McGuire looks toward youth to solidify WSU OL

SEATTLE — Clay McGuire tells it like it is. Washington State's offensive line is going to be young this season. And the competition for the three open starting spots is going to be wide open this spring, the WSU o-line coach said in a one-on-one interview with at Friday's "A Night With Cougar Football" at the Bell Harbor Conference Center. So who should CougFans keep an eye out for?

Spring practices begin March 27, and McGuire says he doesn't have even a rough draft of a depth chart other than left tackle and left guard, where Gunnar Eklund and Joe Dahl will return to their starting roles.

Besides those two, the Cougars' returning experience amounts to a handful of game snaps last season by second-year freshman Eduardo Middleton and true freshman Riley Sorenson.

"It's pretty wide open," McGuire said. "We only have two guys that have real game experience."

McGuire was reticent to make projections because spring practices sometimes reveal surprises borne in a player's offseason preparation. Dahl, Eklund and graduated Elliott Bosch are prime examples, having entered the program as walk-ons.

"There's always a pleasant surprise and there's always a disappointment," McGuire said. "It's going to be interesting to see going into these next 15 practices who is going to step up and be a guy you don't necessarily know about going into spring."

While Mike Leach has placed an emphasis on recruiting offensive linemen since he was hired in November 2011, the graduations of Bosch, Matt Goetz and John Fullington leave the Cougars with a youthful unit this spring.

But McGuire expressed considerable confidence in the big picture.

"We're starting to get there," said McGuire, referring to the program's offensive line depth and ability to reload. "We're not there yet. Next year we'll be where we want to be."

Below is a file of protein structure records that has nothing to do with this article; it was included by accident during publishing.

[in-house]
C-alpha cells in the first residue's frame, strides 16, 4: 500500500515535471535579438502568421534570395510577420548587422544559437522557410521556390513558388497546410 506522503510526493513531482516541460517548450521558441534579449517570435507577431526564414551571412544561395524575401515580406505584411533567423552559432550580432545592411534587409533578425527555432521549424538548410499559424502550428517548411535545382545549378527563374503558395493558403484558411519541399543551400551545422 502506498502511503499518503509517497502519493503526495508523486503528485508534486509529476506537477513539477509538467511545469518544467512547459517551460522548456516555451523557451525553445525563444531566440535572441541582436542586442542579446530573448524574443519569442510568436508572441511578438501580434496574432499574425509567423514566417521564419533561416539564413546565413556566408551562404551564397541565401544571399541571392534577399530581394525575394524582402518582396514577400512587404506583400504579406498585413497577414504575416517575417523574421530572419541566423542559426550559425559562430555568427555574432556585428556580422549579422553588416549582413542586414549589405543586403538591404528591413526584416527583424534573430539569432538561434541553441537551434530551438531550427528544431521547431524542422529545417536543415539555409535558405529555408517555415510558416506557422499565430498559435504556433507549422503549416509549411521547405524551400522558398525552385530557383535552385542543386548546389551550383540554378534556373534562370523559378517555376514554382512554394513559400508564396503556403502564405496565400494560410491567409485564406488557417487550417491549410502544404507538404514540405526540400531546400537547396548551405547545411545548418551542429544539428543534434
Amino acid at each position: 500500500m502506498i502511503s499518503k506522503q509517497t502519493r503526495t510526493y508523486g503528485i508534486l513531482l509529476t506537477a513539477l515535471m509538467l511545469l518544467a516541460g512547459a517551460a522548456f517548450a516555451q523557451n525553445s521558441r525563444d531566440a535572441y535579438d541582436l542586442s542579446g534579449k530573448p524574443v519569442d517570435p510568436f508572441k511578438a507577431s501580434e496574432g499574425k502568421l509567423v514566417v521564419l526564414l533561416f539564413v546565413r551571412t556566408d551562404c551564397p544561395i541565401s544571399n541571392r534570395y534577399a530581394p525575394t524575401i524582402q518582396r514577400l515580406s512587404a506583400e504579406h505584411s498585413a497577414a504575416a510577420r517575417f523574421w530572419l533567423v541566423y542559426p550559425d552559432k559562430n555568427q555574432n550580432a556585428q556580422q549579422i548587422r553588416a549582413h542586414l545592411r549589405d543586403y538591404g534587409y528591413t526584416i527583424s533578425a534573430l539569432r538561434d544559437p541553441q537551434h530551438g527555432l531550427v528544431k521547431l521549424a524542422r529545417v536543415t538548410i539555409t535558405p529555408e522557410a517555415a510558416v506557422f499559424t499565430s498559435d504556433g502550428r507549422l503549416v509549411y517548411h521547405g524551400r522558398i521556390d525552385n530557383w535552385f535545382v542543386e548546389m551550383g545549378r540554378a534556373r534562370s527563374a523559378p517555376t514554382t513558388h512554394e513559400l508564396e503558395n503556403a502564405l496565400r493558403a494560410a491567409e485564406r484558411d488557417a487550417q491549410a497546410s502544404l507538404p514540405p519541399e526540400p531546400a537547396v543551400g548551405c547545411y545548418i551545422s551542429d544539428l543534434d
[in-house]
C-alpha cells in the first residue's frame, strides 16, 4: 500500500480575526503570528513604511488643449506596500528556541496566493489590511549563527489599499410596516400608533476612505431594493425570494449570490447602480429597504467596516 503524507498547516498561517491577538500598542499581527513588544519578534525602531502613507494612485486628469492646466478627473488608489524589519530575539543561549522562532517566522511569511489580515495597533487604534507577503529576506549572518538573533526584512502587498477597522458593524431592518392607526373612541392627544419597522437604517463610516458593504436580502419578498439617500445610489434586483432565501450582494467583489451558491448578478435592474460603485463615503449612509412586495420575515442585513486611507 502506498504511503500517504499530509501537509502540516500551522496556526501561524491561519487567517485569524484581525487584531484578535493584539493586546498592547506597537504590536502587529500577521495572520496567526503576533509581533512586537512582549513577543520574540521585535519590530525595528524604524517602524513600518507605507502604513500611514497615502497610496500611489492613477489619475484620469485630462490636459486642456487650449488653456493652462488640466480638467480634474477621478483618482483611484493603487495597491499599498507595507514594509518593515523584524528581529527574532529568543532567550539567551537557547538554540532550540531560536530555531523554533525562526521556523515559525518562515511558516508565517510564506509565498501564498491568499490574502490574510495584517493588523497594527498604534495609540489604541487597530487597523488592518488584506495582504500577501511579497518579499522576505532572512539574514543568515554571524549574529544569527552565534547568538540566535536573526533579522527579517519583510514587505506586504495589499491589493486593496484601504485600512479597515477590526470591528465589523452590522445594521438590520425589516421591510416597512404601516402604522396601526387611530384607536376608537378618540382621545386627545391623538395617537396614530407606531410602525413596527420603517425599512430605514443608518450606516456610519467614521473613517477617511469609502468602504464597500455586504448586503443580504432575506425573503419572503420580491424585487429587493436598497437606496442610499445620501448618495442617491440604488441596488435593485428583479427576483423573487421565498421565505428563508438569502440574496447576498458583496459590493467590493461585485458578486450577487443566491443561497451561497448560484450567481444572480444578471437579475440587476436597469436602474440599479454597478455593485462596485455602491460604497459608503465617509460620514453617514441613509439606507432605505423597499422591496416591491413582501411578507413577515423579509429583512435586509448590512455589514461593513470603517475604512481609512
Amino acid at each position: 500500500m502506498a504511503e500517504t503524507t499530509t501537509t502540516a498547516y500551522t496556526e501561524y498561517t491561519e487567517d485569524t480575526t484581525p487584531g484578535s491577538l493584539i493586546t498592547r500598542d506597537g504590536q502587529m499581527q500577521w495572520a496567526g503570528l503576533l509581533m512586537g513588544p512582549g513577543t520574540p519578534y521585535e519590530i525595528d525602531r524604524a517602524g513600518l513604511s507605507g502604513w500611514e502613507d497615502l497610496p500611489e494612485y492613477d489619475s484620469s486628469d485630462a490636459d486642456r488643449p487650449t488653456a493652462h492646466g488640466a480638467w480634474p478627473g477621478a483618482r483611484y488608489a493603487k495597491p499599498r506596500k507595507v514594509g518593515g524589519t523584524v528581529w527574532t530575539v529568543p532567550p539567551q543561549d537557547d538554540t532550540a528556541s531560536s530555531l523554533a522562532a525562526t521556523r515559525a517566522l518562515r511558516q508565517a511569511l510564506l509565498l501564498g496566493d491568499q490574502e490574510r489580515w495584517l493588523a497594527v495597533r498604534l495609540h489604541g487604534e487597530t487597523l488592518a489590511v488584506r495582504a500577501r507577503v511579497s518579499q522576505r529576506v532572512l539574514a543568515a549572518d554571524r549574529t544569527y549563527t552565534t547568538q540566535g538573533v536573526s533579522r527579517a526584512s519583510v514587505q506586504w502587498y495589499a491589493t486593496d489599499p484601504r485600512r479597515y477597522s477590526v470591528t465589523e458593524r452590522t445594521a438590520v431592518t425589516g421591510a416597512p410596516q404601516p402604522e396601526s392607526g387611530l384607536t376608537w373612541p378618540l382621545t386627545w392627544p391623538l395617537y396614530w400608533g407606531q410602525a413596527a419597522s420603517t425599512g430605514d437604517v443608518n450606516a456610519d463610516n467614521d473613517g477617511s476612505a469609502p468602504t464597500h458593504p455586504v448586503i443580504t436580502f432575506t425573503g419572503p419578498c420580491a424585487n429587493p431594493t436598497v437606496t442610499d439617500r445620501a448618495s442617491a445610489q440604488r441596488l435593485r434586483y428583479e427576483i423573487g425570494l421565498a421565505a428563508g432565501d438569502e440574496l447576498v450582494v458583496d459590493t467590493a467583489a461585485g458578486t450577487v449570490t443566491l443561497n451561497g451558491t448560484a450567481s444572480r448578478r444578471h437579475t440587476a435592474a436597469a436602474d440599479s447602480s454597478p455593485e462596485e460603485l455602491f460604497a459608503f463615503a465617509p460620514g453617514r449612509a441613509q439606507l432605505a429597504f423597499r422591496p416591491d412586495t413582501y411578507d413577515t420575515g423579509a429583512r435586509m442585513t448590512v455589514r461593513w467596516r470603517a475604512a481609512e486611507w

IT'S NO GREAT surprise that Sorenson will be one to watch - he was close to starting last year as a true freshman. But McGuire also tabbed another that CougFans will definitely want to keep their eye on this spring.

"A couple of the young ones that stand out are Sorenson and Sam Flor," he said. "Sam Flor is really a guy who has made a lot of improvement. I'm looking forward to see if he can make the same improvement. He kind of fits into the mold of an Elliott Bosch kid. He was not necessarily a guy early in his career, but he came on later to be a standout player for us."

McGuire said the coaches began preparing for the prospect of an inexperienced offensive line early. That was a focal point during last fall's Thursday Night Football sessions, where Middleton often starred against younger players.

McGuire said he also was impressed with Cole Madison and Cody O'Connell, both of whom redshirted last year.

"We really emphasized (developing youth) in Thursday Night Football," he said. "We got those guys a ton of reps. One of the most important things about bowl prep was it was an extra spring ball for the young kids."

But it won't just be second- and third-year players vying for those spots. WSU signed a pair of junior-college transfers — Devonte McClain and Jacob Seydel — in its 2013 recruiting class. Both ended up redshirting — Seydel because of an undisclosed injury.

"He probably was going to be one of our top backups if not a starter," said McGuire, referring to Seydel. "It might have been one of the best things for him to get an extra year. Come in fresh and bigger, stronger and faster after a year in our system."